Who knows why some places claim us? It’s as inexplicable as any form of falling in love. “He has such marvelous eyes,” we tell our friends, while if we were truthful, we’d admit that we’ve seen better ones in many other faces. What actually attracts us is so undefinable that it’s enough to make a woman believe in the pull of unremembered memories from past lives. 

But while men come and go, briefly mourned and then forgotten as thoroughly as a bunch of lost earrings, an affinity for a place is there forever, resurfacing suddenly, prompting the purchase of an airline ticket. 

When Facebook tosses photos from the past in my direction, I realize my trips to those places are seasonal–Bangkok in the fall, Queens in early summer, Tucson at the end of winter. It’s as though I have an innate migratory pattern that I’m forced to follow. And so, obedient as a sandhill crane, I fly to Tucson at the same time every year, just when my home base in Seattle begins to lose its winter gloom.

It’s a quick flight but within 200 minutes or so, I walk into a whole other universe, under a bright and piercing sky. Gusts of wind blow sand under my fingernails and the punk-rock mountains, low-rising but full of attitude, tell me that I’m really back in this pared-down corner of the world.

I’m not always warm, although that’s what I’m looking for. One year I shivered under a sweater and my winter coat. That wind blows hot and cold, just like a bad boyfriend, and I pack for both possibilities. This year it moved air that was warmed to 100 degrees. Like a gigantic, invisible fan, it lightened the heat and let me walk for a couple of hours, acclimating to a landscape that’s always invigorating, always eerie, always comfortable.

Years ago my son took me to the Mission, San Xavier del Bac. I’d recently returned from living in Bangkok and this desert world was so unlike where I’d been for years that I couldn’t absorb any of it. Later, during the six months I’d spent in Tucson, I didn’t go there because I was looking for things that would become part of my daily life. On this trip I wanted to go outside of the city and the Mission seemed a good destination for a non-driver who travels on buses. What I didn’t expect, nor had I discovered earlier during my first glimpse of this place, was that it would engulf me in surrealism beyond anything imagined by Rene Magritte.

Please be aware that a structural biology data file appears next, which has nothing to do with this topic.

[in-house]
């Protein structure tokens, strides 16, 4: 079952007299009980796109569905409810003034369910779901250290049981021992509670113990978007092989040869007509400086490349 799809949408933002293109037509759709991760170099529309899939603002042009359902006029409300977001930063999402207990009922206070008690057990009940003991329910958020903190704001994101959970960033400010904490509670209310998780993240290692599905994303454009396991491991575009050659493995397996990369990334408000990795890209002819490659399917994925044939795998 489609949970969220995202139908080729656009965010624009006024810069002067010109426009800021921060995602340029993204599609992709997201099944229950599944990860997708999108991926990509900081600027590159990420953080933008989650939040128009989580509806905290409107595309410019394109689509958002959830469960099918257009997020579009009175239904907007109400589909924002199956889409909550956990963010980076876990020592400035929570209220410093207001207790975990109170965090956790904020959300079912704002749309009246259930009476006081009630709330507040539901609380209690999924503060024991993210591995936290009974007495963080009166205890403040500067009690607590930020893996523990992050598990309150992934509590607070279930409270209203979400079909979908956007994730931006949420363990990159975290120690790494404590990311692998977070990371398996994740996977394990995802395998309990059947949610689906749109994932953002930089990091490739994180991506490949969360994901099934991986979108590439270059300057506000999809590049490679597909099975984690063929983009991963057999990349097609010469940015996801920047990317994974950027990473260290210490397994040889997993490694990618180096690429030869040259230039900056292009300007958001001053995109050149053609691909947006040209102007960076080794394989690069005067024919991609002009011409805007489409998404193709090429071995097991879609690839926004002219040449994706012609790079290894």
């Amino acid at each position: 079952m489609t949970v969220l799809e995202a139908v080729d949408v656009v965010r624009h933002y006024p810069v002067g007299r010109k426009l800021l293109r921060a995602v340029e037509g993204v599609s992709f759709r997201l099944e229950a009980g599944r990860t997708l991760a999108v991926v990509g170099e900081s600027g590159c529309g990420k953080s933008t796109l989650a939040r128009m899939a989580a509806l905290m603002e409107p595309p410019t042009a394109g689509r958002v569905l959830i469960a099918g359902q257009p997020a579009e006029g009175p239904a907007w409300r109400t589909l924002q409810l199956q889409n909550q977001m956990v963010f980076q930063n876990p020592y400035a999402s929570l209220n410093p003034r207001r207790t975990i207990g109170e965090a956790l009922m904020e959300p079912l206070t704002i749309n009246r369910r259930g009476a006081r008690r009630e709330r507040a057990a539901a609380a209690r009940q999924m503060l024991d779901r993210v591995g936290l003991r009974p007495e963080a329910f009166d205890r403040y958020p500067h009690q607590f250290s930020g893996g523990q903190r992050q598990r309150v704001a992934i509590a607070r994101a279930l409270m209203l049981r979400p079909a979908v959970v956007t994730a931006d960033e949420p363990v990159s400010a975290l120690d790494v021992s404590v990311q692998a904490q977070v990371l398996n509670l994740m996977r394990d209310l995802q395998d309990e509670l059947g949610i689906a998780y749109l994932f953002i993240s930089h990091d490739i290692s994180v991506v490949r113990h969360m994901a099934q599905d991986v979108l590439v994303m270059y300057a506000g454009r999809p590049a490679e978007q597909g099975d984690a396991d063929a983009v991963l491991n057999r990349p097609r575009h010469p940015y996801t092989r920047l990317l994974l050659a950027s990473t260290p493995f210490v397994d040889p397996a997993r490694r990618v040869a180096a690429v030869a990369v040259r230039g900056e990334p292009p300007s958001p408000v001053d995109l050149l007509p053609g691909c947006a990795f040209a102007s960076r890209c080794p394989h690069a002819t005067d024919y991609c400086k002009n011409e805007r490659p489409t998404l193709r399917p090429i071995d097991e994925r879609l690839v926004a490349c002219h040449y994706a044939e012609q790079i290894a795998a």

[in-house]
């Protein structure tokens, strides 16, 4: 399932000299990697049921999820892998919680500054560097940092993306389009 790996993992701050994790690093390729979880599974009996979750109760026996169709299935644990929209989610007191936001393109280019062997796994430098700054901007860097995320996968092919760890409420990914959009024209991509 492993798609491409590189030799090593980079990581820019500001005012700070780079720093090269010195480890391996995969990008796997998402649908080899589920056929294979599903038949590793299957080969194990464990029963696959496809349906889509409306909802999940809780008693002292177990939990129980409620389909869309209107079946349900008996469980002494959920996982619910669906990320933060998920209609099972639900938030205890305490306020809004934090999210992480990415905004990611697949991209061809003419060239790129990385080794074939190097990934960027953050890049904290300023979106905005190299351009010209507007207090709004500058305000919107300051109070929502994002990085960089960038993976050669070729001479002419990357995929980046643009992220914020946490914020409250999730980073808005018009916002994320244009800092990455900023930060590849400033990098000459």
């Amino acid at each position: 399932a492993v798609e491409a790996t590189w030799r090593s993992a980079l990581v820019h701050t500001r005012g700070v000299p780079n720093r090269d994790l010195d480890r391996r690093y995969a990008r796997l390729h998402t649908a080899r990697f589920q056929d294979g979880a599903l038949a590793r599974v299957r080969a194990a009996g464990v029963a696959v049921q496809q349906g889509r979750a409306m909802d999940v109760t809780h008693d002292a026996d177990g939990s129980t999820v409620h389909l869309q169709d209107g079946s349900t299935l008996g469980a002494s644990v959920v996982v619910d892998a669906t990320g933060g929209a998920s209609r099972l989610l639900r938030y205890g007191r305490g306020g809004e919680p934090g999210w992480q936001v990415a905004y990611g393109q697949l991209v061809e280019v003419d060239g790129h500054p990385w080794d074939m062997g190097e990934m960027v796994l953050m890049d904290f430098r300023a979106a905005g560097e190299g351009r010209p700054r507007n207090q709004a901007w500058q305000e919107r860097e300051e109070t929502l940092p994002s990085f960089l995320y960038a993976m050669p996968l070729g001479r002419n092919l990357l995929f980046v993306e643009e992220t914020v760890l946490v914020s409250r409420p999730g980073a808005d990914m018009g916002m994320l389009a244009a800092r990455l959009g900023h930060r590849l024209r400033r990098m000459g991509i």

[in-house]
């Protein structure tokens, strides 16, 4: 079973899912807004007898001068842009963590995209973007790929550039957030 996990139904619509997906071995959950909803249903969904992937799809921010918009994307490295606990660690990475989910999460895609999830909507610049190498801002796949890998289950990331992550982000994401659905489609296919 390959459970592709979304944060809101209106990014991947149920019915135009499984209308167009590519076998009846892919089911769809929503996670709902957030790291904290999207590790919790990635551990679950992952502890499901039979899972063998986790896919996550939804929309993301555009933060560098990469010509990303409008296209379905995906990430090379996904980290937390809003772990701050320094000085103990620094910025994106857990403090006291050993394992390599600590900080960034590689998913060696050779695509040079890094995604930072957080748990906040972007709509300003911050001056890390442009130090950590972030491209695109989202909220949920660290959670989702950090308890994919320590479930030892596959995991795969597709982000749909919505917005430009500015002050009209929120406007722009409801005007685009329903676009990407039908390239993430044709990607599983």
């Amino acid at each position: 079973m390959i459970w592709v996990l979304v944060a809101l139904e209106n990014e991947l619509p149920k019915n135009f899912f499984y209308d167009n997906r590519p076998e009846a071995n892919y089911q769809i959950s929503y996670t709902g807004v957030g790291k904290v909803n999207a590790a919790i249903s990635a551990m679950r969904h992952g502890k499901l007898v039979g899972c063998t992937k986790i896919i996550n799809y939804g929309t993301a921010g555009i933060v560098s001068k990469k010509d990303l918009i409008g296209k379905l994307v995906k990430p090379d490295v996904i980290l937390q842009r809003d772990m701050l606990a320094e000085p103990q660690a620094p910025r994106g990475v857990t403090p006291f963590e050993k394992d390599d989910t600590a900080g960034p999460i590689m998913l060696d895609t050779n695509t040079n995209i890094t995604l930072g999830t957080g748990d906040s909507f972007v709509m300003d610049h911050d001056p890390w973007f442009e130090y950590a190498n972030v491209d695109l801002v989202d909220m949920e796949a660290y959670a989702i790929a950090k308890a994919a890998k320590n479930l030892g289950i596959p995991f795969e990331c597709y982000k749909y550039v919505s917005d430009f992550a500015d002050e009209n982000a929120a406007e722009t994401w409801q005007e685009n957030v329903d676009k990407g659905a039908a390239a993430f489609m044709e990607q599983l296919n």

The Mission is on the Tohono O’odham tribal lands which back right up next to a range of menacing jagged mountains. Poised against a cornea-scorching sky, the white walls and spires of the Mission are as sharp as a blade. Its baroque splendor is out of place in the severity that surrounds it, the way I imagine it would be to find the Eiffel Tower on the moon. The contrast is absurd and exhilarating, and although the interior of the church is a photographer’s paradise, I spent most of my time outside of it, loving that what I looked at made no sense at all.

That the Mission exists is bizarre– a tiny fragment of a Spanish city set down upon ground that is almost barren, surrounded by unadorned bushes and a scattering of dark and sinuous trees, as though it’s the last surviving structure in a post-apocalyptic world. 

If I were ever to live in this country again, I’d want to be here, a guest perched on the earth’s skeleton with nothing to soften it, only the sky and the crazy peaks and the flat, almost bare ground. Although usually color and moving water are essential features of my homes in the world, in this place, I tell myself, the sky would feed me. That would be enough.